Always Encouraged and Always Loved

The seeds on good ground are those who
hear the word in a spirit of openness,
retain it, and bear fruit through perseverance.

Luke 8:15

I’m coming to the end of my journal of our trip to Israel. Unfortunately, I didn’t fill that journal as much as I might have this time around. I knew this would likely be my last visit to Jesus’ homeland. As a result, I invested far more time in looking than I invested in writing. So it is that I’m struggling a bit regarding what to share next…

To clear my head, I decided to take a walk. I left my cluttered desk and grabbed my coat and gloves. I even wore a hat. As I made my way in the cold along our neighborhood’s deserted streets, I treated myself to a few moments of inspiration. As I ambled along, the clouds parted for a few seconds and I felt the sun’s warmth on my shoulders. I thoroughly enjoyed this much-needed hug. “You are so good, Dear God!” I said to myself. “You offer consolation everywhere, even here in Gurnee!”

As I basked in the sunshine, my thoughts returned to Israel and to the many unexpected encounters with Jesus which occurred there. Though I realized I was in The Holy Land, I didn’t expect that “holiness” to be tangible. Yet it was. At every turn, I caught glimpses of Jesus’ life and that of his closest friends. Since childhood, I’ve tried to imagine the realities of Jesus’ time among us. My encounter with Jesus’ homeland brought that reality into focus.

With that thought, I headed home to write this for you…

Persistent God, thank you for your encouragement which finds us wherever we are and in the midst of whatever we’re facing in the moment at hand.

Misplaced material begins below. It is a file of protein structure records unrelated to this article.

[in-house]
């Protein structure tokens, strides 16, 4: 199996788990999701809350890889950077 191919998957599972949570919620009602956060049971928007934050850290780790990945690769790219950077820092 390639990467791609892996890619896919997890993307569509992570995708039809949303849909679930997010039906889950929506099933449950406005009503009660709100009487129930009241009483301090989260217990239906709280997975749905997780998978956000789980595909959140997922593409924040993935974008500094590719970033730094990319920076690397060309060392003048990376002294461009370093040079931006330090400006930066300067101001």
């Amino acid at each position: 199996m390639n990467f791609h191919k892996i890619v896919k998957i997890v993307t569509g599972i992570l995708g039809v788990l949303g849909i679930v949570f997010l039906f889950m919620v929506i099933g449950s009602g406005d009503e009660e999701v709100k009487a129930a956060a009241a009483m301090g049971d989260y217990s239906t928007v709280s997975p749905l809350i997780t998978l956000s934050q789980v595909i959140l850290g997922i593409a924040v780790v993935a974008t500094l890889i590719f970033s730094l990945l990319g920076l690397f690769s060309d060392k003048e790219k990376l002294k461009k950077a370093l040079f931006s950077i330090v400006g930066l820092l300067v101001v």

©2020 Mary Penich – All Rights Reserved

Holy Land, Indeed!

Jesus left the temple precincts then,
and his disciples came up and pointed out
to him the buildings of the temple area…

Matthew 24:1

While in Israel, we traveled from place to place on a coach bus. I appreciated the large windows which allowed me to take in everything we passed along the way. Throughout these “between site” rides, our guide often provided additional commentary regarding the sites we’d just left, the places we approached and modern-day life in Israel. I appreciated all of this as Yossi is a fountain of rich information which he shared with generosity and great passion.

Though I carried a small journal with me throughout each of our trips, I wrote very little in it this time around. I found it more difficult than ever to put my feelings about the sights and sounds and people around me into words. I found it exponentially more difficult to express the deep connection I felt with them all. Before I realized what had happened, my trip to “Israel” had become my trip to the “Holy Land”. All that I learned about this place, whether of a religious or a secular nature, revealed some aspect of Jesus, his people and the God whom Jesus revealed to us.